In the past, the fee was based on the size and year of manufacture of your car. The implication of this was that older cars irrespective of their value are usually cheaper than the newer models.
However, changes began to spring up within the last 4 years and the NCS eventually arrived at a new tariff system for determining the cost of clearing vehicles. Currently, a 35% duty is charged on the cost of your car, in addition to a 35% levy which gives the total clearing cost at 70% of the initial cost of the vehicle.
When compared with the old policy which estimates the clearing cost at 22% of the initial cost of the car, it means that the new cost is 48% higher than the previous. If we are to look at the cost of clearing cars under the old policy based on the current value of some popular car brands, then the highlight below gives you an idea of what to expect.
|Year of Manufacture||Clearing Fee for Cars (N)||Clearing fee for SUVs (N)|
|2010||800000||Subject to negotiations|
|2011-2015||Subject to negotiations||Subject to negotiations|
But with this new system the cost is not exactly determined by the year of manufacture or the size of the car but on the actual value of the car.
As a way of saving you the rigours of trying to figure out what the implication of this new system is, below are some popular vehicle brands and their expected clearing cost.
|Car model||Cost (N)|
|Acura MDX 2007||700000|
|Acura MDX 2008||850000|
|Acura MDX 2009||980000|
|Ford Edge 2007||900000|
|Ford Focus 2012||1400000|
|Hyundai Elantra 2013 – 2016||1300000|
|Kia Optima 2012||1200000|
|Land Rover R/Sport 2006||1500000|
|Lexus RX 300||420000|
|Mazda 3 SV||2000000|
|Mazda 6 2004||450000|
|Mitsubishi Carisma 2005||380000|
|Toyota 4 Runner 1994||450000|
|Toyota Camry 2003||270000|
|Toyota Camry 2007- 2008||600000|
|Toyota Camry Hybrid 2010||1100000|
|Toyota Corolla 2003||350000|
|Toyota Corolla 2004||450000|
|Toyota Corolla 2005||500000|
|Toyota Corolla 2006||600000|
|Toyota Sienna 2004||350000|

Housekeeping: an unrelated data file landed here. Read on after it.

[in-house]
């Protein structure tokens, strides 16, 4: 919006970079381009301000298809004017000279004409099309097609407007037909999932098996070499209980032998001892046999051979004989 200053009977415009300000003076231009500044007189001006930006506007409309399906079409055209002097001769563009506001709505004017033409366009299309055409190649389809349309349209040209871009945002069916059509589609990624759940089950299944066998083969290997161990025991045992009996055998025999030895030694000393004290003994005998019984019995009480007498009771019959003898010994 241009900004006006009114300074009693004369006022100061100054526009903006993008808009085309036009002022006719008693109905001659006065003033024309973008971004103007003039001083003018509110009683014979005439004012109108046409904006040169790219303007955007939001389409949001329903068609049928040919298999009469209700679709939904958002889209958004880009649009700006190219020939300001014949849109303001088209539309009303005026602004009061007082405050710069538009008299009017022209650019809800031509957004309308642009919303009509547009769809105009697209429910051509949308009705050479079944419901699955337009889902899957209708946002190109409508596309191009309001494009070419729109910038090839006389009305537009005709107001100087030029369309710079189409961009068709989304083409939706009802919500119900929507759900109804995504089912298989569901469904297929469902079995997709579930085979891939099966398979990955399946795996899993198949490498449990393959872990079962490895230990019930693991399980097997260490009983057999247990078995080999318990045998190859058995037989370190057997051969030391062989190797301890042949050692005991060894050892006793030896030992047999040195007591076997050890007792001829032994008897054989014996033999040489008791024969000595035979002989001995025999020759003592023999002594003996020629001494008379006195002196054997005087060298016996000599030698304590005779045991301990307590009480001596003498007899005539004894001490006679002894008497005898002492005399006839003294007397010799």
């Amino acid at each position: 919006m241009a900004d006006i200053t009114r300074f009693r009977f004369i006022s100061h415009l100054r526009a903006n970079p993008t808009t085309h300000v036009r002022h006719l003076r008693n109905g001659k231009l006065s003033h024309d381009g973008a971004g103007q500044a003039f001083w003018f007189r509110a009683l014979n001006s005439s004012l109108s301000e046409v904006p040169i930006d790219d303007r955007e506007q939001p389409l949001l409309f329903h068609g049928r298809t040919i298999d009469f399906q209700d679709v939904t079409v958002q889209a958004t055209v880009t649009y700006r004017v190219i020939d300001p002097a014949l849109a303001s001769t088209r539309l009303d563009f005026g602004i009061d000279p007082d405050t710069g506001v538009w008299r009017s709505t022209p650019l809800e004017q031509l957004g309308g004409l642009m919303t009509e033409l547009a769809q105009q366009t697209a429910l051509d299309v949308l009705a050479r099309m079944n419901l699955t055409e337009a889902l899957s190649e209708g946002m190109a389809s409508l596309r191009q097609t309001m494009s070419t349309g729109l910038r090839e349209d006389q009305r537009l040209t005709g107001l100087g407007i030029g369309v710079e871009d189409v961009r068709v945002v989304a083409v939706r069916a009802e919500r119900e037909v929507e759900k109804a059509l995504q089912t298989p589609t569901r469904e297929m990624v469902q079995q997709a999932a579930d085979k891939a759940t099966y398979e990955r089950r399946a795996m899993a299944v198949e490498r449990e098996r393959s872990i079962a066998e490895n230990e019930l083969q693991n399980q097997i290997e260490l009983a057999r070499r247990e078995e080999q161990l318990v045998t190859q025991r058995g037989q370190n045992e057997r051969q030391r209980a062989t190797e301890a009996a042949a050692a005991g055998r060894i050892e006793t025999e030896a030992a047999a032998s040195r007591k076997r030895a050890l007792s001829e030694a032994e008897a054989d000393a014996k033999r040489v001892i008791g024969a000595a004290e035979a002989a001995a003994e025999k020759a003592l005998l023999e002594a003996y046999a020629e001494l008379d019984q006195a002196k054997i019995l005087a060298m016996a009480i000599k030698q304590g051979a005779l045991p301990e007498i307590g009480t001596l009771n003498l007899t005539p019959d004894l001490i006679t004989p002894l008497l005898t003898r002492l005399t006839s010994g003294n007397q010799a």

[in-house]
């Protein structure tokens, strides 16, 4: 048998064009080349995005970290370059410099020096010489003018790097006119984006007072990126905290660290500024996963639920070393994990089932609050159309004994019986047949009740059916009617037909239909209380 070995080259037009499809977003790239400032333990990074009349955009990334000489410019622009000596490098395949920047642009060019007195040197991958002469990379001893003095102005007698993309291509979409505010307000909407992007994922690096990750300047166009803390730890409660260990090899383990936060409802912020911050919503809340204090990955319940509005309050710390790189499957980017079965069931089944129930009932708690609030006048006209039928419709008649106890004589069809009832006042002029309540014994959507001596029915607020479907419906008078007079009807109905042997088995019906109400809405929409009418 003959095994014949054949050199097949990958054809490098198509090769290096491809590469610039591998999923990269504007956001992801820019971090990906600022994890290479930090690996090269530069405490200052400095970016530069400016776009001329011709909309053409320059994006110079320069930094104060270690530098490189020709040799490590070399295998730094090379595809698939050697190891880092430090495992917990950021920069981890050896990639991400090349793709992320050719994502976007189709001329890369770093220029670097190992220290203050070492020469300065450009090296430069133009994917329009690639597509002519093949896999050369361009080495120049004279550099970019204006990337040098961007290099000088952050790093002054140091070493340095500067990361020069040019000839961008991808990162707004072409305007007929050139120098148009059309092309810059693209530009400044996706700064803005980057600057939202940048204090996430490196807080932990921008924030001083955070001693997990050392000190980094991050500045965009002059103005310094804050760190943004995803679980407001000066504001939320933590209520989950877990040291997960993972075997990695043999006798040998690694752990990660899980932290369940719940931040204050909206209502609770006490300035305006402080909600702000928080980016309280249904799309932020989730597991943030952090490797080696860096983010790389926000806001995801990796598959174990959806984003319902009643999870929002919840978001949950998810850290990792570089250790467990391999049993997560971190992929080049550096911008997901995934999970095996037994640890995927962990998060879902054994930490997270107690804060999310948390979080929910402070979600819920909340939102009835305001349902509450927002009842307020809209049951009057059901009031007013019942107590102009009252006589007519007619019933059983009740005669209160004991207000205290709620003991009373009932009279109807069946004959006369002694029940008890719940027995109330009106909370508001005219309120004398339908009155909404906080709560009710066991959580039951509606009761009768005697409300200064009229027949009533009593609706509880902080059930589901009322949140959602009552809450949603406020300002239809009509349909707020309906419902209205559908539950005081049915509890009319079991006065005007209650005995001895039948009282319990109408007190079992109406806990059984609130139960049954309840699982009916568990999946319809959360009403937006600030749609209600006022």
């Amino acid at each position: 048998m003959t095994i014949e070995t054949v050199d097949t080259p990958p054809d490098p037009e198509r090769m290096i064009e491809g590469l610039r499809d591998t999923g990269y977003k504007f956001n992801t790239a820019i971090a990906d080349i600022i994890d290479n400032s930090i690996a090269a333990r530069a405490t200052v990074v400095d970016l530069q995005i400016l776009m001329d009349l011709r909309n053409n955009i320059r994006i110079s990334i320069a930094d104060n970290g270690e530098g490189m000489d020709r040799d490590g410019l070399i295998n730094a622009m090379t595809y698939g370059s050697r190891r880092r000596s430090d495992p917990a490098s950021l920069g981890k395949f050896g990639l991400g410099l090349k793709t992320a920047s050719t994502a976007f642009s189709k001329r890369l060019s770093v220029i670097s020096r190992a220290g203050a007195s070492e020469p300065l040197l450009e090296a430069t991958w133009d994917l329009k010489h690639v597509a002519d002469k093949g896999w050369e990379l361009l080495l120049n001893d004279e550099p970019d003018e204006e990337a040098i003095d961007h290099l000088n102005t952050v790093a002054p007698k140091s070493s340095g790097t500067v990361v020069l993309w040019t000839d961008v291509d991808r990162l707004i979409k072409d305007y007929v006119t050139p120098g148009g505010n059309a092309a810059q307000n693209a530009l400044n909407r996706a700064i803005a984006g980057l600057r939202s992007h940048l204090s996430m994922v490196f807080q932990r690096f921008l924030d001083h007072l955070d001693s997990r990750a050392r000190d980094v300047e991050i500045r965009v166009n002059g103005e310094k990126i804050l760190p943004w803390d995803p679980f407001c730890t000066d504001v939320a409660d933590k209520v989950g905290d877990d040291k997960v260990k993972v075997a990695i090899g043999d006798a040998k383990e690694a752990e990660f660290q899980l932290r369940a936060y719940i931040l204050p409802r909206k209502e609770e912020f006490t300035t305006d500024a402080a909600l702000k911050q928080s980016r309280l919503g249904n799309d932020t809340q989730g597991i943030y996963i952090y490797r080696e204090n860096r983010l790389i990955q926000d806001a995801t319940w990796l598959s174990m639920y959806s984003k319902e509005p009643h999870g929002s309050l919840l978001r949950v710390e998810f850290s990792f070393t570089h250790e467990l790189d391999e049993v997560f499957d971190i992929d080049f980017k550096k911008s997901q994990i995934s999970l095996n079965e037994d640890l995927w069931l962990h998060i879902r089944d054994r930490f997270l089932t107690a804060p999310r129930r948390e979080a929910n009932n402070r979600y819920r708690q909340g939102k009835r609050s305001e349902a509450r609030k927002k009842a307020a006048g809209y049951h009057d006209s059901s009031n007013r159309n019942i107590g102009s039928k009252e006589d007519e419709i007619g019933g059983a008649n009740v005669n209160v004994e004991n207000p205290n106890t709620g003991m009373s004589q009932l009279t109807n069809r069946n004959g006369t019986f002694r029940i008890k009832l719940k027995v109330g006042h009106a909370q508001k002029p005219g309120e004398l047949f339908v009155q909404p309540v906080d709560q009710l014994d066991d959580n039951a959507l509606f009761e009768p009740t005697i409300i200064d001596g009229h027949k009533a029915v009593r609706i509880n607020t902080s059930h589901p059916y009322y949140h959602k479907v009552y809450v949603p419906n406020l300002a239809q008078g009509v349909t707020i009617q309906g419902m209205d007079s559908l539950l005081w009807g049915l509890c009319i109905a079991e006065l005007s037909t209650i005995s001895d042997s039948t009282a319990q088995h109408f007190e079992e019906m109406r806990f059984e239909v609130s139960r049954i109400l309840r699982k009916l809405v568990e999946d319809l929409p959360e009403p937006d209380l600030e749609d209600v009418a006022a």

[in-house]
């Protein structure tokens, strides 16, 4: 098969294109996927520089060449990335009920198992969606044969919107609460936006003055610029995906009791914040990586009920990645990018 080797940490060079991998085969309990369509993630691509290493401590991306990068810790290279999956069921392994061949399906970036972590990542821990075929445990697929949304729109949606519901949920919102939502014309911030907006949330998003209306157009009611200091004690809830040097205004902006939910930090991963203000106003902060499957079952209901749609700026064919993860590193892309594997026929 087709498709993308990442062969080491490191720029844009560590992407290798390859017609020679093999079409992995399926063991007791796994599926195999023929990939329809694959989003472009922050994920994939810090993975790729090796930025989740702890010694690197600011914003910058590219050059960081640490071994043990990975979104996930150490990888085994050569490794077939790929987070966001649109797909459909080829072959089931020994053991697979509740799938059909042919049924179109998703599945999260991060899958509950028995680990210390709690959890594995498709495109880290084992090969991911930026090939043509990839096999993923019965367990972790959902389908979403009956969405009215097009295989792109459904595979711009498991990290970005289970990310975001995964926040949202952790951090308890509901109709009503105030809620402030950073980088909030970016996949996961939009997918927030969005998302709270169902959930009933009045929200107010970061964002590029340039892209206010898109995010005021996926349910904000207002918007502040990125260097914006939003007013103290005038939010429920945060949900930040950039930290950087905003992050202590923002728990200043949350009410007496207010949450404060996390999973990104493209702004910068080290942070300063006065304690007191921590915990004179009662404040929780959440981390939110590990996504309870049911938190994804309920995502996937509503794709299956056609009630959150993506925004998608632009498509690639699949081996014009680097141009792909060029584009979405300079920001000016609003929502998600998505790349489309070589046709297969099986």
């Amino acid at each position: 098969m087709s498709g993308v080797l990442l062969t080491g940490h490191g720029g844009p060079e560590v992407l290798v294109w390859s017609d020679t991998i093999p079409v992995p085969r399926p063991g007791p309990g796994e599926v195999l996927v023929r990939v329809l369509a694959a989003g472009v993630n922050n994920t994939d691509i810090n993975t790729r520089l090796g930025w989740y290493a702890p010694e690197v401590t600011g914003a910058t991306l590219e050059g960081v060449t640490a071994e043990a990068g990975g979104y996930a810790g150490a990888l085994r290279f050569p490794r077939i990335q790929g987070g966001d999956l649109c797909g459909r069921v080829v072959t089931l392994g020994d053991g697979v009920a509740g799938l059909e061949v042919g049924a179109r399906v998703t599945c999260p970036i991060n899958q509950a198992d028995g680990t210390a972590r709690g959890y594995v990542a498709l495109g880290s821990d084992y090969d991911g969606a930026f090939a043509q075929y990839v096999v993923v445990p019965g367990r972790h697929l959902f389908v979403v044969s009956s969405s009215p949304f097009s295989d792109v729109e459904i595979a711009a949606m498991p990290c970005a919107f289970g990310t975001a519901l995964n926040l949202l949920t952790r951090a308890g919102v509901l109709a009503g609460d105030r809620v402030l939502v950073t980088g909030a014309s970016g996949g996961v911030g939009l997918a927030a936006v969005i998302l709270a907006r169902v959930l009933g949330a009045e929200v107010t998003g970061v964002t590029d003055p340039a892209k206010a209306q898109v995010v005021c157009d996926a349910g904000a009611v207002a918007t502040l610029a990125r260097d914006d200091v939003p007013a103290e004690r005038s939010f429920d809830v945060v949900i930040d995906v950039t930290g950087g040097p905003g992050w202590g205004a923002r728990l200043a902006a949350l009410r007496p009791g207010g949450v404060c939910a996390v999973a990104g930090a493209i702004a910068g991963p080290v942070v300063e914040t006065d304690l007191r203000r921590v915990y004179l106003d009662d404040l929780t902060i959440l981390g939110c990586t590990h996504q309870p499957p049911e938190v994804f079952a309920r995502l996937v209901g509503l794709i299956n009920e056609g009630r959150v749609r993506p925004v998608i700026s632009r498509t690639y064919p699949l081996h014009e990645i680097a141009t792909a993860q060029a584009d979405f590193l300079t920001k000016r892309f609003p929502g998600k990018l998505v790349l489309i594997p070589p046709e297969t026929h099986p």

|Toyota Venza 2010||1100000|
|Toyota Yaris 2000||200000|
|Volkswagen CC 2011||1200000|
There are several ports in Nigeria through which cars are brought in. The most common are the Tin Can port and Apapa port. But if you’re importing your car from Cotonou, you’ll have to clear it at the Seme border. Usually, the cost at this border comprises the port charge, the custom duty and the clearing agent fee.
Currently, there are many cars in the country that haven’t been properly cleared. And the owners are sometimes unaware of their car’s uncleared status. You can verify your car’s status at any of the four zonal centres of the Nigerian Customs Service. If your car hasn’t been properly cleared, you can duly pay the prescribed fee. The four zonal offices are:
- Zone A Headquarters, No. 1 Harvey Road, Yaba, Lagos;
- Zone B Headquarters, Kabala Doki, Kaduna;
- Zone C Headquarters, Nigeria Ports Authority, Port Harcourt and;
- Zone D Headquarters, Yelwa Tudu Road, Bauchi State.
Another way of verifying is to dial or send an SMS to any of these numbers: 094621597, 094621598 or 094621599 with your C-number, the year you paid your duty and the port or location through which your car was brought into the country.
After sending the SMS with the right information, you’ll get a response within 5 minutes. If your custom clearance isn’t authenticated, you can take advantage of the 60% rebate which applies to cars bought on or before 2015.
The process of ascertaining the status of your car is very important because any car that hasn’t been duly cleared will be tagged a smuggled car and that can cause problems between the car owner or dealer and the law enforcement agency.